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Native plant gardening

Native gardening is gardening using plants native to the region where the gardener lives. This kind of gardening offers numerous advantages to gardeners, but it requires some research and planning.

A natural spring landscape
A natural spring landscape
Photo by Elaine C. Shigley

Because native gardening is adapted to the local climate and soil, it requires less water, natural insecticides and few nutrients. Native gardens encourage biological diversity and safeguard of our national legacy of indigenous plants. Native gardens are fine, colorful and showy.

In the Chicago area, native plants have deep root systems and the capacity to store large amounts of water, which prevents soil erosion. They reduce air pollution by removing carbon from the atmosphere. They produce seeds, nectar and pollen which feed native wildlife.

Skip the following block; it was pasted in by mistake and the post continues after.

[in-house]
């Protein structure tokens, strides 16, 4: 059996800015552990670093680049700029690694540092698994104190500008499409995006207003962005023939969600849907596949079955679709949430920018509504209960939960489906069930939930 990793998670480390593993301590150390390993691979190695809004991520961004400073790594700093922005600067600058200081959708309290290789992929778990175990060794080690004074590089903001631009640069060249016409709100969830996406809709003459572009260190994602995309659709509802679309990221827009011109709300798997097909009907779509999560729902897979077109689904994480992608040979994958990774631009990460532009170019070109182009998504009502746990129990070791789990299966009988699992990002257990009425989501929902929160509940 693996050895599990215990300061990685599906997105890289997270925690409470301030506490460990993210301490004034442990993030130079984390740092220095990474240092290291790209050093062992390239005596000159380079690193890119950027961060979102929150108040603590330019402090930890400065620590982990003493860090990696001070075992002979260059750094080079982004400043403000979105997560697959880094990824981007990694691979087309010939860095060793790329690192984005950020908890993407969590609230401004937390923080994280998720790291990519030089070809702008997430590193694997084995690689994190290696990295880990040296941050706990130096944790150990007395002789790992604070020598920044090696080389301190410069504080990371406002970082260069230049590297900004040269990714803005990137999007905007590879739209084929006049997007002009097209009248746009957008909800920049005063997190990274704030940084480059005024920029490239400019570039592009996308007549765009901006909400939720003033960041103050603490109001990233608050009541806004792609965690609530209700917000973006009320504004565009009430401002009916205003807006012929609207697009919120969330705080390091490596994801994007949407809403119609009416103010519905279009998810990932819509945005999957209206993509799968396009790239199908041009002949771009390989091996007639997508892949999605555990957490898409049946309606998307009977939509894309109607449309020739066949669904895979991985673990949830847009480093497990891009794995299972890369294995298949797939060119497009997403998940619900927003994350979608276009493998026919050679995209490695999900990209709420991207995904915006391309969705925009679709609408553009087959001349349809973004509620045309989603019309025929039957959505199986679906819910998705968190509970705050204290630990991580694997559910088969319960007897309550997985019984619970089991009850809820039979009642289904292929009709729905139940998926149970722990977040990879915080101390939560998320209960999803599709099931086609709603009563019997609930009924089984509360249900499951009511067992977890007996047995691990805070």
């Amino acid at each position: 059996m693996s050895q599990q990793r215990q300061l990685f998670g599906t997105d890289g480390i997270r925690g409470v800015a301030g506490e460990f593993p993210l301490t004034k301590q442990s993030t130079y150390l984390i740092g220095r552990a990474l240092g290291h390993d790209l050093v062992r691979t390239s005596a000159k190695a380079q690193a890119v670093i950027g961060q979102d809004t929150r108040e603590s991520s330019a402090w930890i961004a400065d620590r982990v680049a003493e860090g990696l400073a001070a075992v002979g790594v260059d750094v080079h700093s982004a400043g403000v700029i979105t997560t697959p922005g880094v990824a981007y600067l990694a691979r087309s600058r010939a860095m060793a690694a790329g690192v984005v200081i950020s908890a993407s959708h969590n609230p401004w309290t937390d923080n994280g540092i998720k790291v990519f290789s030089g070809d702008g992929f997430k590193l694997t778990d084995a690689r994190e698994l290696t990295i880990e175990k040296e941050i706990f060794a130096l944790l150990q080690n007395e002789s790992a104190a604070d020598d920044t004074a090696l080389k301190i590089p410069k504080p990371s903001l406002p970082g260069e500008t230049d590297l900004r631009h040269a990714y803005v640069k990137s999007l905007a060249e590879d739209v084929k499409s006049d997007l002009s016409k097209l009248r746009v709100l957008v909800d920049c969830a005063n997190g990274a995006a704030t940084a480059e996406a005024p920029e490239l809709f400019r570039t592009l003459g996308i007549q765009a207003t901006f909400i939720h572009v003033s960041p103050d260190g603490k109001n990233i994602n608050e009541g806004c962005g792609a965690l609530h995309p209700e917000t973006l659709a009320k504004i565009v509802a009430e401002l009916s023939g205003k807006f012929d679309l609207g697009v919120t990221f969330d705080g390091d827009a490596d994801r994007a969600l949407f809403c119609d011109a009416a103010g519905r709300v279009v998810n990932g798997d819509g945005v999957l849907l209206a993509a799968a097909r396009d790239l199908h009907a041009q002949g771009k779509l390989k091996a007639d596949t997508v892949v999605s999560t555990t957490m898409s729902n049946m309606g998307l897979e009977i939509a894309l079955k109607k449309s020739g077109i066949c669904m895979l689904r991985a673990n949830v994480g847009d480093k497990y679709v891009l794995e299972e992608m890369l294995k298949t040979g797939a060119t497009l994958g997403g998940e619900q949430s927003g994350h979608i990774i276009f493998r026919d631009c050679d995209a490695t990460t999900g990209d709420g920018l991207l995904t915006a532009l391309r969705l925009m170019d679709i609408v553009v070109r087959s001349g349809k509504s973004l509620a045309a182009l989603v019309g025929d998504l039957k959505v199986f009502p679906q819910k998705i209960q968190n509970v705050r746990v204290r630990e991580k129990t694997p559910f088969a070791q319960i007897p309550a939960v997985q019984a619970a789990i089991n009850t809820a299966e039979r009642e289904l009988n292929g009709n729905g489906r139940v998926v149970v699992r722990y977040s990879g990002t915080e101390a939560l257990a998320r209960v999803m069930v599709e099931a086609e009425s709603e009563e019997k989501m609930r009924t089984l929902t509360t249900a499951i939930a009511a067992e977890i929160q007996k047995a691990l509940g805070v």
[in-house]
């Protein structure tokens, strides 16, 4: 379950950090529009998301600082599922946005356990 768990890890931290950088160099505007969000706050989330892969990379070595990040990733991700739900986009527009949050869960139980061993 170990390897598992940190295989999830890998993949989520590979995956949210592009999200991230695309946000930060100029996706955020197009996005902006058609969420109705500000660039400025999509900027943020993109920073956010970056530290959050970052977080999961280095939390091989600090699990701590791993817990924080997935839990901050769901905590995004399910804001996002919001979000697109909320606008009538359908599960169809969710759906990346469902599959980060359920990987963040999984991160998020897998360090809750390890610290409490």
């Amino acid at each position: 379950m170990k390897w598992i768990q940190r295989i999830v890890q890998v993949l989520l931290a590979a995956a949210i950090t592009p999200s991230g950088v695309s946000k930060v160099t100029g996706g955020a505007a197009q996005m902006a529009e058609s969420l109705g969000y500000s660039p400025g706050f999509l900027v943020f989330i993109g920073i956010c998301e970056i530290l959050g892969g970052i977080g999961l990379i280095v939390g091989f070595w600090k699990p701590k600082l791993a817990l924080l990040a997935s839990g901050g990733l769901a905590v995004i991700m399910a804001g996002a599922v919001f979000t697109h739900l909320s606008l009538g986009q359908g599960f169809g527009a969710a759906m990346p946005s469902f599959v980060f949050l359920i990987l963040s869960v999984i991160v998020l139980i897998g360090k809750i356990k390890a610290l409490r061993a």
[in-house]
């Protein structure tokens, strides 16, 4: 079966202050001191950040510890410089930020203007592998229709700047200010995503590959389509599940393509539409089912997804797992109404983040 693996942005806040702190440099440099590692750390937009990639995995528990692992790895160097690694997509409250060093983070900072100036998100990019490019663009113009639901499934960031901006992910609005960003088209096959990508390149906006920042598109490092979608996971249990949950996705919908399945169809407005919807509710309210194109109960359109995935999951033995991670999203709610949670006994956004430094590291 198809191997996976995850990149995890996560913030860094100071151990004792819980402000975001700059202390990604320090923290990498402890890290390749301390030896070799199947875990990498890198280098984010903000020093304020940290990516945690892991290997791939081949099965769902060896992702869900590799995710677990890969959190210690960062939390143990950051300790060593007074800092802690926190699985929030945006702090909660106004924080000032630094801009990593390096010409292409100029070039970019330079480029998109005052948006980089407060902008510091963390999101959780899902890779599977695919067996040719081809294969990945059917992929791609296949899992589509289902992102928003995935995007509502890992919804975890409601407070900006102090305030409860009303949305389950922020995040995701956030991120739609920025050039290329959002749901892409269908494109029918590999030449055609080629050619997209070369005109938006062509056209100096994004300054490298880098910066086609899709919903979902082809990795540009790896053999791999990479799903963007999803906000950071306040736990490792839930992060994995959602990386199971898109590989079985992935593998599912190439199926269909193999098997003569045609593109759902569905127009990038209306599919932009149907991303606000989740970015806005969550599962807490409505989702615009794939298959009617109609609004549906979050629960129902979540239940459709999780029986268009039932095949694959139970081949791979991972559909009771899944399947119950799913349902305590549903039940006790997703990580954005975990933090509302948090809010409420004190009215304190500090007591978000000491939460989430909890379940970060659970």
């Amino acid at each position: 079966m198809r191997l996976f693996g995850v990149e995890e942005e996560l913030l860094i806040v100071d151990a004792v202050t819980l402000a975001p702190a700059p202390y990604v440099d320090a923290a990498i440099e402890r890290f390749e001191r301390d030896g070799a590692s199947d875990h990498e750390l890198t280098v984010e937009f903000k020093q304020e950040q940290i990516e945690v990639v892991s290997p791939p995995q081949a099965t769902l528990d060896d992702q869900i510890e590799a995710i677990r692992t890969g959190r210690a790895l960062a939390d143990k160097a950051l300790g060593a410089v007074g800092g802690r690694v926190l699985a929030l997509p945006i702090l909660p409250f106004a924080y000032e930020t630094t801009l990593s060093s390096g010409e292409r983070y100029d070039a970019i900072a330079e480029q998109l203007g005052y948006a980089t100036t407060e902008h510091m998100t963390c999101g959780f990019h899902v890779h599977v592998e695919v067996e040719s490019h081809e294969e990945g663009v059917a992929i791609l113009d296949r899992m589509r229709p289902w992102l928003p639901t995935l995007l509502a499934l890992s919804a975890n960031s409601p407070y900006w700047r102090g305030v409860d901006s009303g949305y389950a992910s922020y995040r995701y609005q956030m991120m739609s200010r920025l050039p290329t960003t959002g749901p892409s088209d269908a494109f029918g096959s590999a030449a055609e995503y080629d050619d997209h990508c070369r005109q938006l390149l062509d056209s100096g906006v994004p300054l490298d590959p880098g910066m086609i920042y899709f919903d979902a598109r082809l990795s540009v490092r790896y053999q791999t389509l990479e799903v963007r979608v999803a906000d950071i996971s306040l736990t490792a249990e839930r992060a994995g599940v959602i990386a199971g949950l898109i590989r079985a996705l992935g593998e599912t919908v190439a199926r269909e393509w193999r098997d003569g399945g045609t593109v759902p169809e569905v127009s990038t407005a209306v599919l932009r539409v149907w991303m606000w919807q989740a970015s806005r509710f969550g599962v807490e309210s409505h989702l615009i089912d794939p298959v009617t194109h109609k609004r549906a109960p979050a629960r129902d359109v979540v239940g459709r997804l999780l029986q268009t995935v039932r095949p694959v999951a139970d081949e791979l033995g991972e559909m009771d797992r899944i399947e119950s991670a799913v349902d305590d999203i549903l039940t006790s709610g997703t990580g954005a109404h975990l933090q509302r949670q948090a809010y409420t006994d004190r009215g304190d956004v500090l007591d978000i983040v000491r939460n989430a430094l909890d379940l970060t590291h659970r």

Research and planning go hand-in-hand with native gardening. Chicago gardeners should research the trees, shrubs, flowers, herbs, fruits and vegetables native to this area. Libraries and online sources have this information readily available. For a native garden, choose your plants from lists in these sources.

To gain visual understanding and information, Chicago gardeners should visit nature centers and botanical gardens. Ask questions, and collect data. Don’t forget to take photos of native gardens that are pleasing to you.

Cook County and surrounding counties have local regulations regarding native gardens. Check weed ordinances and fire regulations. Then, your native garden will be in compliance with the law.

When you choose your site, examine its sun, soil and drainage features. You should know what plants are already growing there. Decide how much of the site will be devoted to native plants. It’s perfectly okay to build your native garden in phases. Next, it’s time to purchase seeds and plants. Then, plant your garden and enjoy it.

Go native. It’s fun, interesting and beneficial gardening.

Live long and well—garden.

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